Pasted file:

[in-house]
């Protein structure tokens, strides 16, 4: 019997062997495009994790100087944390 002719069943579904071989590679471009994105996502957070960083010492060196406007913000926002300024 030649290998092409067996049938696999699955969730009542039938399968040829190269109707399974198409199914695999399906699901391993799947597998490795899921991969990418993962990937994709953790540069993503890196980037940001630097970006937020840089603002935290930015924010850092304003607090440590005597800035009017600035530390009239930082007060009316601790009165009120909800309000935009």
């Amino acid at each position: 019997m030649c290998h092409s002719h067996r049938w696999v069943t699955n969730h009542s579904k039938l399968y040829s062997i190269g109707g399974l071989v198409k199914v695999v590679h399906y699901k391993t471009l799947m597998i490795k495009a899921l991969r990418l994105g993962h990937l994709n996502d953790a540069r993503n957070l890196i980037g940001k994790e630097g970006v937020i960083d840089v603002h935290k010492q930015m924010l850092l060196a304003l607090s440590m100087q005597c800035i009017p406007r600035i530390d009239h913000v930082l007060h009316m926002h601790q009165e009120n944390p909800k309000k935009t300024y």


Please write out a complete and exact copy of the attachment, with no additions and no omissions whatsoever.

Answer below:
[in-house]
């Protein structure tokens, strides 16, 4: 019997062997495009994790100087944390 002719069943579904071989590679471009994105996502957070960083010492060196406007913000926002300024 030649290998092409067996049938696999699955969730009542039938399968040829190269109707399974198409199914695999399906699901391993799947597998490795899921991969990418993962990937994709953790540069993503890196980037940001630097970006937020840089603002935290930015924010850092304003607090440590005597800035009017600035530390009239930082007060009316601790009165009120909800309000935009």
């Amino acid at each position: 019997m030649c290998h092409s002719h067996r049938w696999v069943t699955n969730h009542s579904k039938l399968y040829s062997i190269g109707g399974l071989v198409k199914v695999v590679h399906y699901k391993t471009l799947m597998i490795k495009a899921l991969r990418l994105g993962h990937l994709n996502d953790a540069r993503n957070l890196i980037g940001k994790e630097g970006v937020i960083d840089v603002h935290k010492q930015m924010l850092l060196a304003l607090s440590m100087q005597c800035i009017p406007r600035i530390d009239h913000v930082l007060h009316m926002h601790q009165e009120n944390p909800k309000k935009t300024y």